Scandal and Image Restoration

Let’s take a look at a scandal I’m sure we’ve all heard of — the Lewinsky Scandal. For anyone who was living under a rock, here’s a quick summary.

In the late 90’s, Monica Lewinsky was hired on as an intern at the White House while Bill Clinton was president. Lewinsky and Clinton began a secret affair, and Lewinsky shared the details of this affair to a friend, Linda Tripp, who began secretly recording their telephone conversations. In 1998, after learning that Lewinsky had sworn an affidavit denying such a relationship, Tripp released the tapes to an investigator and the story was broken to the public leading to many ramifications for both parties and eventually Clinton’s impeachment trial.

Now let’s take a look at how this scandal was handled with reference to image restoration and more specifically, ¬†Benoit’s Image Restoration Strategy.

Benoit’s Strategy consists of five steps: denial, evade responsibility, reduce offensiveness, corrective action, mortification. A more in depth description of these steps can be found here.

Initially when the story broke in January of ’98, Clinton practiced denial, saying that the allegations were false and directly addressing this to the American people. He continued to deny and skirt around the issue for the next 7 months, refusing to bring it up in his State of The Union Address and even having his wife Hilary cite it as a “right-wing conspiracy” against him. Although the media was buzzing with talk of the relationship and Clinton’s possible lies and perjury, nothing was provable because Lewinsky refused to talk. I would consider this to be the evasion of responsibility, both on the part of Clinton and of Lewinsky, who even went so far as to ask Tripp to lie under oath for her to no avail.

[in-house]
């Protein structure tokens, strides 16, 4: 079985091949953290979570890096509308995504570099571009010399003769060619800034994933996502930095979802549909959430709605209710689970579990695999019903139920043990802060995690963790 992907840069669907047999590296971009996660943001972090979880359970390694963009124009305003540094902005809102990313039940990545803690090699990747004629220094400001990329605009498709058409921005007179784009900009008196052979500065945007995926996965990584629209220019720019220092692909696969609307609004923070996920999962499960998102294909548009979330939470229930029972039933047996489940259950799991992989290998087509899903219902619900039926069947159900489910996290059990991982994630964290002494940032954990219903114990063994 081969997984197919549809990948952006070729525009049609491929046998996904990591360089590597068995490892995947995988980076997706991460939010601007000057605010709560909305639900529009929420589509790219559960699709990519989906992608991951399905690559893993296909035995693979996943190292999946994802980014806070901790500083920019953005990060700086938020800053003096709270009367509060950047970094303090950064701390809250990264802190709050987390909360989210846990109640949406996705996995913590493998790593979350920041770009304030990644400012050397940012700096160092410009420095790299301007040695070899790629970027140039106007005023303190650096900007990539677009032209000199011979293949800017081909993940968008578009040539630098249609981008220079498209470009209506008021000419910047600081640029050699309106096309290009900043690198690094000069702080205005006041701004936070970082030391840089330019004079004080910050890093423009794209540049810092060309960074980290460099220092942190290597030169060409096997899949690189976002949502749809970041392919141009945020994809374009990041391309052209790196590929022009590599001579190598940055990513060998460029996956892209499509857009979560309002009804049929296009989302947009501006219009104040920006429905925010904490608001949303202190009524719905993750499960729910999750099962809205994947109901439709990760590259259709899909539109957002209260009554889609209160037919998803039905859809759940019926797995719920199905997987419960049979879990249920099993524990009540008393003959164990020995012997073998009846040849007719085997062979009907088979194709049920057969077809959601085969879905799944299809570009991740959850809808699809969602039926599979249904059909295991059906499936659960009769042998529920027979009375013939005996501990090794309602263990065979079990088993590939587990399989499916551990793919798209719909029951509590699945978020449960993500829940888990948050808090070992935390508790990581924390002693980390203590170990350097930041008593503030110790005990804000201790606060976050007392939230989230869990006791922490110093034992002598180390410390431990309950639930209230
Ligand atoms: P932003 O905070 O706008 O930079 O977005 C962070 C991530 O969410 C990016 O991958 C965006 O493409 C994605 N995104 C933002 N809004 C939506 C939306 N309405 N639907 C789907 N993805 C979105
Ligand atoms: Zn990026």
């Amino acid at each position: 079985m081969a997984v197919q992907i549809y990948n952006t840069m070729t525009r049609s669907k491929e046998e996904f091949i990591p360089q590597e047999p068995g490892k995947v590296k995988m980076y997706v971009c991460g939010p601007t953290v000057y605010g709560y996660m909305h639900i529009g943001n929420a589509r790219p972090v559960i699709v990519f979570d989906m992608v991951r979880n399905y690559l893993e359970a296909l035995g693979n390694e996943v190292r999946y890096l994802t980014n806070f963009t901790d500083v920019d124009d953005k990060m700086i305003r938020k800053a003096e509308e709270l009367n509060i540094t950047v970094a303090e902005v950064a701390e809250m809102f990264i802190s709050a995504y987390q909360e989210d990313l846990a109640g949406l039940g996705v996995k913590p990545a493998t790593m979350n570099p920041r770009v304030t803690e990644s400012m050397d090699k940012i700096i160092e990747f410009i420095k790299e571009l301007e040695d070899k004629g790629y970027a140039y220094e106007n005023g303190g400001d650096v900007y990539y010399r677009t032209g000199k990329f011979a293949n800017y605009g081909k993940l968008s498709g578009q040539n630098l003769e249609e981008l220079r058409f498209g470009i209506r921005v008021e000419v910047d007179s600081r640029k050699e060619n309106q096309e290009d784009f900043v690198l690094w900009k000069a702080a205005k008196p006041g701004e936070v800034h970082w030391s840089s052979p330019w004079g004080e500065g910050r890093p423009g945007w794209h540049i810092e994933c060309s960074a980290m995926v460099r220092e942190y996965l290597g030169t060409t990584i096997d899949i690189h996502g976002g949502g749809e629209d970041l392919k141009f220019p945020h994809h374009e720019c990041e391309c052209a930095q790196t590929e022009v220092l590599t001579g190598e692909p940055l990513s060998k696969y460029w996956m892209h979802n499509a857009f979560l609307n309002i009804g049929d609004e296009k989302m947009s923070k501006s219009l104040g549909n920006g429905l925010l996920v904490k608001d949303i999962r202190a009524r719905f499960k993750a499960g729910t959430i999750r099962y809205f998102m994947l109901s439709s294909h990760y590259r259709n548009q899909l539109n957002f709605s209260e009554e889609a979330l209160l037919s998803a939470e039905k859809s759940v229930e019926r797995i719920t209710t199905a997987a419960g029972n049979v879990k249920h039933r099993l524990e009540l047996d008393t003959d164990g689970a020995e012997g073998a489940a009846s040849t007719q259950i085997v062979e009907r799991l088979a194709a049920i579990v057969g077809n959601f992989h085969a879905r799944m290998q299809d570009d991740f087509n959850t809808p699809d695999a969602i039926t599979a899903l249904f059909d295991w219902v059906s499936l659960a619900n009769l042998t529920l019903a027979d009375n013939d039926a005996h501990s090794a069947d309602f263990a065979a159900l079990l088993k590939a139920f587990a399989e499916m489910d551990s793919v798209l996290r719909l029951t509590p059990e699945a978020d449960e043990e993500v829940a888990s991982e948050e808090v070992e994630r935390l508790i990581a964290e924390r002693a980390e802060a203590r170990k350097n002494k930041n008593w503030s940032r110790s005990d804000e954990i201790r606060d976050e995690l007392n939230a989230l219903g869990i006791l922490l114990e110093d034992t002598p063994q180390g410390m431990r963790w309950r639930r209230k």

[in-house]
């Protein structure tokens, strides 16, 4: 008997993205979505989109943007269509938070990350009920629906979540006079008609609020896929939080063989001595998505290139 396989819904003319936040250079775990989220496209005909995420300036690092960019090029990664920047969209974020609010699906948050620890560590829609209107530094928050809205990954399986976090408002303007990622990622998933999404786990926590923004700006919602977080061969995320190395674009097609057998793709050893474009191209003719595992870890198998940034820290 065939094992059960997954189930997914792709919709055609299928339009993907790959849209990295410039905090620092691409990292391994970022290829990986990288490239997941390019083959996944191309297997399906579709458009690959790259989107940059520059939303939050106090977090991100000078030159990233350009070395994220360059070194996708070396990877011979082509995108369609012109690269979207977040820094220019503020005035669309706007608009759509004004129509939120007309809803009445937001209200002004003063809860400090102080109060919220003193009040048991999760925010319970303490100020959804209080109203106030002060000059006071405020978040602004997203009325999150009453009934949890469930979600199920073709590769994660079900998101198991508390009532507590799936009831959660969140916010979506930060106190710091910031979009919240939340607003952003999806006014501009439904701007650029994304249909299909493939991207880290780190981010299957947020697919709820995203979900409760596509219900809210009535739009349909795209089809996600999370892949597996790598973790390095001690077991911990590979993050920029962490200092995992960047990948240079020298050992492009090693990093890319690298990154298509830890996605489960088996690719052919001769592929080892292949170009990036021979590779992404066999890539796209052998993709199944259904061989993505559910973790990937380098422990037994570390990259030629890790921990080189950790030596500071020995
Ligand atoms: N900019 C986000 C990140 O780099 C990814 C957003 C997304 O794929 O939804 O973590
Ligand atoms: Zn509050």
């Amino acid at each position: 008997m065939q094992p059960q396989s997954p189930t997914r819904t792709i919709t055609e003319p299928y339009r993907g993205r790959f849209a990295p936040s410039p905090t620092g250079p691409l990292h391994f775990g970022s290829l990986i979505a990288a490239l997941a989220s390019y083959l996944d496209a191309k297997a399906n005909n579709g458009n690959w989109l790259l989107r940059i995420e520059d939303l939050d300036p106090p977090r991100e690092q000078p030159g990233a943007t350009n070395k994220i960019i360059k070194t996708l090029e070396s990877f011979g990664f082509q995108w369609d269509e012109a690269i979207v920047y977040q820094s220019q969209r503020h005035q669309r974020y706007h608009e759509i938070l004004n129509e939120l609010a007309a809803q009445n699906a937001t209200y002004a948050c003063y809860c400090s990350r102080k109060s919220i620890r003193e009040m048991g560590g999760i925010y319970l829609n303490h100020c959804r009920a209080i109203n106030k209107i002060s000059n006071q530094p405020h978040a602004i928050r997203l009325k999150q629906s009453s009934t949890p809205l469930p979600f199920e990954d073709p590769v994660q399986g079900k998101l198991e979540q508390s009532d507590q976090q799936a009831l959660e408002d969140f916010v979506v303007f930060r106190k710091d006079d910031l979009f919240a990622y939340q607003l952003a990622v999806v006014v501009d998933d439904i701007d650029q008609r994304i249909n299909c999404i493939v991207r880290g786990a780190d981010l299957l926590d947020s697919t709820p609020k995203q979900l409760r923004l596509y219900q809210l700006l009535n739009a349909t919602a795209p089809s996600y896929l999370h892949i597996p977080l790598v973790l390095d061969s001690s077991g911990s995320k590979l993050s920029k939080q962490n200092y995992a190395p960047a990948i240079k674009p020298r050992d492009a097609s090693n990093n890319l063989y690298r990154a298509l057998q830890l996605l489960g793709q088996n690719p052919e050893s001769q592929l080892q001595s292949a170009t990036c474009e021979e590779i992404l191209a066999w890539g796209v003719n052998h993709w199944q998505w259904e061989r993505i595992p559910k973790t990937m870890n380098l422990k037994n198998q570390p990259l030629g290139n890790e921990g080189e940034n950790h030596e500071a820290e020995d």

Finally, in August, Lewinsky was granted immunity in exchange for her testimony, and the truth came out. Clinton was forced to admit his wrongdoing, as there was now proof. A video linked here shows both his initial statement of denial and his eventual admittance.

I don’t believe there was anything that could have really been done to reduce the offensiveness. The American people were outraged that their president had outright lied to them, and Clinton was charged with perjury for denying the relationship in his testimony. Since the damage was already done, there wasn’t much corrective action that Clinton could do on the matter either. Congress took corrective action of their own though, holding an impeachment trial on the grounds of perjury and obstruction of justice that ended with the president being acquitted and allowed to stay in office. A more detailed account of the trial can be found here.

Although Clinton was allowed to remain in office, this scandal greatly damaged his reputation, and he definitely experienced mortification in having to admit his wrongdoing. Without question, his actions were unethical. From a consequentialist standpoint, he harmed his relationship with the American people, put his job on the line, and faced legal and financial ramifications. From a non-consequentialist standpoint, he did not act out of goodwill by cheating on his wife, as well as lying to the American people and under oath in court. He acted out of his own selfish gain, and this damaged his image, although not irreparably I would say, since he was allowed to remain in office and continues to work in politics. Much of the reason he was allowed to stay in office was support of his party for political gain, but as time passed I believe he was able to restore his image more and many people looked past his lies pertaining to the sex scandal and more toward his political contributions.

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